STORY CORNER

Having the Talk

Jeremiah and Noelle's teacher wants them to talk to their families about voting. What they learn from those conversations takes everyone by surprise.

The bus let out its usual sigh as it stopped with a lurch and the door folded open. Jeremiah and Noelle exchanged tired glances. They were only two weeks into fifth grade, and it already felt like being the big kids in school meant having big responsibilities.

And now this. They looked at the sheets of paper Ms. Choi had sent home with them.

“What if we just…don’t talk to our families?” Jeremiah asked as they stepped off the bus.

“I think we have to,” Noelle said.

Jeremiah shuddered. He always asked his parents for help on homework and stuff. But this was different. It was more personal. And they were, like, old. He was afraid it would be awkward.

“FaceTime me when you’ve done it,” Noelle said. She knew interactions with adults about anything serious made Jeremiah nervous. “Promise?”

“Promise,” Jeremiah said. They did their secret handshake since third grade—one hand slap, two claps, three slaps, dab—and parted ways.

Jeremiah could see his mom and dad sitting at the kitchen table. He took a deep breath, marched into the kitchen and placed his notes on the table. His parents looked over, startled by his sudden entrance and serious face.

“We need to talk,” he said. “Ms. Choi gave me this paper to have you sign.”

Jeremiah’s parents’ eyes got wide.

“Were you doing the floss dance thing from Fortnite in class again?!?!” his mom yelled.

Jeremiah squirmed. “Well, yes, but—”

“Mijo, did you get into trouble?” his dad asked.

“What? No!” Jeremiah said. His parents sighed with relief.

“This is an interview,” Jeremiah continued. “I’m supposed to ask if you vote.”

Jeremiah’s parents suddenly looked as awkward as he felt.

“No,” his mom said. “I guess I don’t.”

“Why not?” Jeremiah asked.

“Well,” his mom answered, “I don’t feel like my vote for president really counts. Most of our state usually doesn’t vote for the issues I care about.”

Jeremiah thought about everything he had learned that week in social studies about voting.

“Well, Ms. Choi had us do research. I found that lots of other stuff gets decided by voters,” Jeremiah said. “Like who is on the school board! Don’t you want to help choose what happens at my school?”

“Of course I do,” his mom said, surprised by how much Jeremiah knew. “But you know, son, I only have one vote. What I think doesn’t matter.”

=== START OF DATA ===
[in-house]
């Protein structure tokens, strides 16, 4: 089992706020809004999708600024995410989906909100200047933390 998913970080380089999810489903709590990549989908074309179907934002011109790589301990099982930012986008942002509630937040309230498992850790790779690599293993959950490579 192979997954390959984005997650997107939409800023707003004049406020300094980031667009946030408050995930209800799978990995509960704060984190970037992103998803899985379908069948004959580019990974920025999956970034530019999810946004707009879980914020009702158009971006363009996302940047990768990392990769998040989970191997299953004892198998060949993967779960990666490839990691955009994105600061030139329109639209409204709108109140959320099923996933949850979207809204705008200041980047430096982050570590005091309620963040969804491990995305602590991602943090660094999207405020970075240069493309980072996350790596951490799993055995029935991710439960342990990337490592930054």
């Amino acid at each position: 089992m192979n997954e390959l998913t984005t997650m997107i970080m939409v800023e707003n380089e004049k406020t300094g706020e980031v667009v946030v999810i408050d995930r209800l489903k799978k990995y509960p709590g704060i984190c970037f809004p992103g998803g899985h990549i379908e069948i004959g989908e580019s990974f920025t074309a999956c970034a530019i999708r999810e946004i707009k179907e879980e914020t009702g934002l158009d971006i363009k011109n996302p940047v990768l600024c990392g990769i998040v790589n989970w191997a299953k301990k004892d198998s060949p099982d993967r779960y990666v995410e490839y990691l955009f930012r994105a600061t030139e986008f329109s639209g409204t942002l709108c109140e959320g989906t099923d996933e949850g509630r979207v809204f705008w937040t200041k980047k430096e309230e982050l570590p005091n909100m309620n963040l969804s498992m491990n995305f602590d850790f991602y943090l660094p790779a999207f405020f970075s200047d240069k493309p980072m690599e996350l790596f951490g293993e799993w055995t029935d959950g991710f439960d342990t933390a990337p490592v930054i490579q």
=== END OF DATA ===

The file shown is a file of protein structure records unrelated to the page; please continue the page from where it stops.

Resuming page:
Jeremiah looked at his mom. He felt his nerves go away. Thanks to what he’d done in class, he was more prepared for this than he thought.

“Of course what you think matters, Mom!” he said. “All votes get counted. In Ms. Choi’s class, we looked up elections where people won by just one vote. Isn’t that cool?! You could be the person who decides who wins!”

Jeremiah’s mom raised her eyebrows, impressed. “I guess you’re right.”

“What about you, Dad?” Jeremiah asked. His dad looked sad.

“Well, mijo, I can’t vote,” his dad said. “I still only have my green card. I may not be a U.S. citizen for another year. So, there isn’t much I can do about it.”

Jeremiah felt silly. He knew that. His dad had only joined him and his mom two years ago after living in Mexico for most of his life. Jeremiah looked down at his notes from class and remembered something.

“Sorry, Dad,” he said. “But there are things you can do! Ms. Choi had us brainstorm. We said that even people who can’t vote can still go to town halls or protests or even help register other voters in our neighborhood. You could be like a superhero for other voters!”

Jeremiah’s dad smiled wide. “I like that!” he said.

Jeremiah put his paper between his parents. “So, will you sign the pledge? If you sign, you commit to voting or helping other people with their vote!”

His parents nodded, looking proudly at their son. Jeremiah jumped and danced in celebration. “I have to FaceTime Noelle!” he said, darting out of the room.

“I did it! They signed!” Jeremiah shouted into the phone. Noelle’s face beamed back. “How did it go for you?” he asked her.

“Good!” Noelle said. “I talked to Dad and Grandma. She told me about how her grandma used to have to walk miles to find a place where she could vote. And even then, people would make her pay money to vote! Sometimes she didn’t have the money.”

“That’s not fair!” Jeremiah said.

“Right?” Noelle agreed. “Grandma says she always votes because she knows how hard it was for our ancestors. She said even today some people have trouble voting. So, as long as Grandma can vote, she says she will!”

“Cool!” Jeremiah said. Then he had an idea. He was done with homework, but this was important.

“Mom!” he yelled over his shoulder. “Will you call Grandma and Grandpa? I want to ask them if they vote!” 

Questions for Readers

Right There (In the Text)

Why did Jeremiah feel like he couldn’t ask his parents for help with his special homework?

 

Think and Search (In the Text)

Why is it important for Noelle’s grandma to vote?

 

Author and Me (In My Head)

Why does Jeremiah’s mom feel like her vote doesn’t matter?

 

On My Own (In My Head)

What facts do I know about voting?